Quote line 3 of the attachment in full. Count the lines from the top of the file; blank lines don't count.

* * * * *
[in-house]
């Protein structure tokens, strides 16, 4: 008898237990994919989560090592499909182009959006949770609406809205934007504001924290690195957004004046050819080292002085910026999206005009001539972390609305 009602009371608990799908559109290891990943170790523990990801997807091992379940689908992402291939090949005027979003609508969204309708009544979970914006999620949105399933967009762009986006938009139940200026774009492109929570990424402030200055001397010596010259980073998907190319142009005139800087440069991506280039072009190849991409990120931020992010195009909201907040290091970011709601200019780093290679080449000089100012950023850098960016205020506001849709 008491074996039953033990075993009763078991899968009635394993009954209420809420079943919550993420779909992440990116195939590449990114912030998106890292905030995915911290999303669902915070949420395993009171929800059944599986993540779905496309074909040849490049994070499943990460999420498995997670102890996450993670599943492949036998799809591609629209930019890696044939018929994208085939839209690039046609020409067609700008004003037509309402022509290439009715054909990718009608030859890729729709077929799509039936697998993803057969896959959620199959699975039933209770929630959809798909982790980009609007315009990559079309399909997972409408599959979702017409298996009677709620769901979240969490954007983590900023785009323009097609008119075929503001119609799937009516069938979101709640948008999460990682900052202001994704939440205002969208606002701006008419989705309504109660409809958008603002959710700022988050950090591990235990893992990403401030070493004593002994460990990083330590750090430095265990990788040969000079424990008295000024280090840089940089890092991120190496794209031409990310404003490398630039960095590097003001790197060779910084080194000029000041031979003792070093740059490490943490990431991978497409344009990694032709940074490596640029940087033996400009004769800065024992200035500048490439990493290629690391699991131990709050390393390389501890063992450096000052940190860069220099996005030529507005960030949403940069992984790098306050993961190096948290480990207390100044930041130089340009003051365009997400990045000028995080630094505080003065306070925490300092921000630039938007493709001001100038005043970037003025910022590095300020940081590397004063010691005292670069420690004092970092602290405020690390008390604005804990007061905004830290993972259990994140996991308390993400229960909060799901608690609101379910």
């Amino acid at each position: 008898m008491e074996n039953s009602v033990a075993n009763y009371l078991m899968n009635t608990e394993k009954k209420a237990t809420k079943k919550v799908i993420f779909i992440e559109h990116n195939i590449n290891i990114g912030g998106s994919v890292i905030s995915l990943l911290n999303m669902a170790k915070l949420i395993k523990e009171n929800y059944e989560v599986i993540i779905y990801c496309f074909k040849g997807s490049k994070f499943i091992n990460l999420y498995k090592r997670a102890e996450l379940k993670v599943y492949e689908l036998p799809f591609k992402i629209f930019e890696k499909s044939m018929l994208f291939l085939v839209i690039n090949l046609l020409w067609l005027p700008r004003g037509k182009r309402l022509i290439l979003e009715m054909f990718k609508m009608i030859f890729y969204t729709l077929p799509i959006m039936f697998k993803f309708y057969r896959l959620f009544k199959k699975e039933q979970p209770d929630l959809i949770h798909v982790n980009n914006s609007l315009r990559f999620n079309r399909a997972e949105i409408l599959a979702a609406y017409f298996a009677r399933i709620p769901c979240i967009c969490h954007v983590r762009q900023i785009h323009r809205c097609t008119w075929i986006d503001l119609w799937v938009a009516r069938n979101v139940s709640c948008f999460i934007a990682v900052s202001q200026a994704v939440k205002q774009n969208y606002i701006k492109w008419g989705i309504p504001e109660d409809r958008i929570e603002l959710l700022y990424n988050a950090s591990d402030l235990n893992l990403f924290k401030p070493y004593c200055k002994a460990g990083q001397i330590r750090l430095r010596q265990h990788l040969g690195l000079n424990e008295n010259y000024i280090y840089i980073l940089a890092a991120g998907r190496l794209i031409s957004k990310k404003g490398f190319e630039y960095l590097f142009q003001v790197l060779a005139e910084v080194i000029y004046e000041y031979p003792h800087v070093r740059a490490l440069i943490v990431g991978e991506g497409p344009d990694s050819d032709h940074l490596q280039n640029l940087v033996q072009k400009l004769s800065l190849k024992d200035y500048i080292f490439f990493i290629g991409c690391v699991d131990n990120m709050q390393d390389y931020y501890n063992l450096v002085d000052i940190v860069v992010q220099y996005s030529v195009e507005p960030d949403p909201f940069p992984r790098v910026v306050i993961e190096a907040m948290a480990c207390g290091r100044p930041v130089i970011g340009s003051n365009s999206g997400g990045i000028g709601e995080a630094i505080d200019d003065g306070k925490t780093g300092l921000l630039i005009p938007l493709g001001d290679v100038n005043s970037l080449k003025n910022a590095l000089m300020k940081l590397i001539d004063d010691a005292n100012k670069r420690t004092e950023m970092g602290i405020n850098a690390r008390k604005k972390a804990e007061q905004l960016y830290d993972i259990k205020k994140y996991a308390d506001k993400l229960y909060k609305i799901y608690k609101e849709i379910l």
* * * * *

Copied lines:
């Amino acid at each position: 008898m008491e074996n039953s009602v033990a075993n009763y009371l078991m899968n009635t608990e394993k009954k209420a237990t809420k079943k919550v799908i993420f779909i992440e559109h990116n195939i590449n290891i990114g912030g998106s994919v890292i905030s995915l990943l911290n999303m669902a170790k915070l949420i395993k523990e009171n929800y059944e989560v599986i993540i779905y990801c496309f074909k040849g997807s490049k994070f499943i091992n990460l999420y498995k090592r997670a102890e996450l379940k993670v599943y492949e689908l036998p799809f591609k992402i629209f930019e890696k499909s044939m018929l994208f291939l085939v839209i690039n090949l046609l020409w067609l005027p700008r004003g037509k182009r309402l022509i290439l979003e009715m054909f990718k609508m009608i030859f890729y969204t729709l077929p799509i959006m039936f697998k993803f309708y057969r896959l959620f009544k199959k699975e039933q979970p209770d929630l959809i949770h798909v982790n980009n914006s609007l315009r990559f999620n079309r399909a997972e949105i409408l599959a979702a609406y017409f298996a009677r399933i709620p769901c979240i967009c969490h954007v983590r762009q900023i785009h323009r809205c097609t008119w075929i986006d503001l119609w799937v938009a009516r069938n979101v139940s709640c948008f999460i934007a990682v900052s202001q200026a994704v939440k205002q774009n969208y606002i701006k492109w008419g989705i309504p504001e109660d409809r958008i929570e603002l959710l700022y990424n988050a950090s591990d402030l235990n893992l990403f924290k401030p070493y004593c200055k002994a460990g990083q001397i330590r750090l430095r010596q265990h990788l040969g690195l000079n424990e008295n010259y000024i280090y840089i980073l940089a890092a991120g998907r190496l794209i031409s957004k990310k404003g490398f190319e630039y960095l590097f142009q003001v790197l060779a005139e910084v080194i000029y004046e000041y031979p003792h800087v070093r740059a490490l440069i943490v990431g991978e991506g497409p344009d990694s050819d032709h940074l490596q280039n640029l940087v033996q072009k400009l004769s800065l190849k024992d200035y500048i080292f490439f990493i290629g991409c690391v699991d131990n990120m709050q390393d390389y931020y501890n063992l450096v002085d000052i940190v860069v992010q220099y996005s030529v195009e507005p960030d949403p909201f940069p992984r790098v910026v306050i993961e190096a907040m948290a480990c207390g290091r100044p930041v130089i970011g340009s003051n365009s999206g997400g990045i000028g709601e995080a630094i505080d200019d003065g306070k925490t780093g300092l921000l630039i005009p938007l493709g001001d290679v100038n005043s970037l080449k003025n910022a590095l000089m300020k940081l590397i001539d004063d010691a005292n100012k670069r420690t004092e950023m970092g602290i405020n850098a690390r008390k604005k972390a804990e007061q905004l960016y830290d993972i259990k205020k994140y996991a308390d506001k993400l229960y909060k609305i799901y608690k609101e849709i379910l």